The Ruby-throated Hummingbird

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University of Texas Press, 1998 - Nature - 160 pages
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There is no mistaking a hummingbird. Even people who hardly know a robin from a sparrow recognize that flash of iridescent feathers and the distinctive hovering flight. So popular have "hummers" become that even casual birdwatchers now travel great distances to hummingbird hot spots to see masses of birds in their annual migrations.

In this invitingly written book, June Osborne paints a fully detailed portrait of perhaps the best-known hummingbird in the United States, the ruby-throat. Drawing from her own birdwatching experiences, she offers an "up close and personal" look at a female ruby-throat building her nest and rearing young, as well as an account of a day in the life of a male ruby-throat and stories of the hummers' migrations between their summer breeding grounds in the United States and Canada and their winter homes in Mexico and Central America.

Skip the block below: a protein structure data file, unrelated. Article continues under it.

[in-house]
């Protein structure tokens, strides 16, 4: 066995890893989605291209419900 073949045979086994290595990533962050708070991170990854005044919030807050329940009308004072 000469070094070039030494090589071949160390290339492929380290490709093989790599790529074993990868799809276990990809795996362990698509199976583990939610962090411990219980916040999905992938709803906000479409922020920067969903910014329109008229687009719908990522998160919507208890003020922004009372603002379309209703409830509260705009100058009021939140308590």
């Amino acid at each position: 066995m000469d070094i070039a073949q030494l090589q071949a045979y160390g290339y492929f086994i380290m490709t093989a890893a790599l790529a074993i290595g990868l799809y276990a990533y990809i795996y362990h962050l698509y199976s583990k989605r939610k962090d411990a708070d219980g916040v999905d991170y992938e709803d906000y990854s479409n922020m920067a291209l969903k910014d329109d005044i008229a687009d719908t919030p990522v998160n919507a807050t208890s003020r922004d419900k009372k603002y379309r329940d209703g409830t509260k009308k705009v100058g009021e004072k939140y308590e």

In addition to this life history, Osborne recounts early hummingbird sightings and tells how the bird received its common and scientific names. After an overview of hummingbirds' distinctive ways of feeding, flying, and conserving energy, she offers a detailed description of the ruby-throat that will help you tell females from males, immature birds from adults, and ruby-throats from similar species. Osborne also takes you on a visit to the "Hummer/Bird Celebration!" at Rockport, reviews hummingbird banding programs, and explains how to attract hummingbirds to your yard or apartment balcony.

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About the author (1998)

June Osborne, of Waco, Texas, has written extensively about birds and occasionally leads birding tours.

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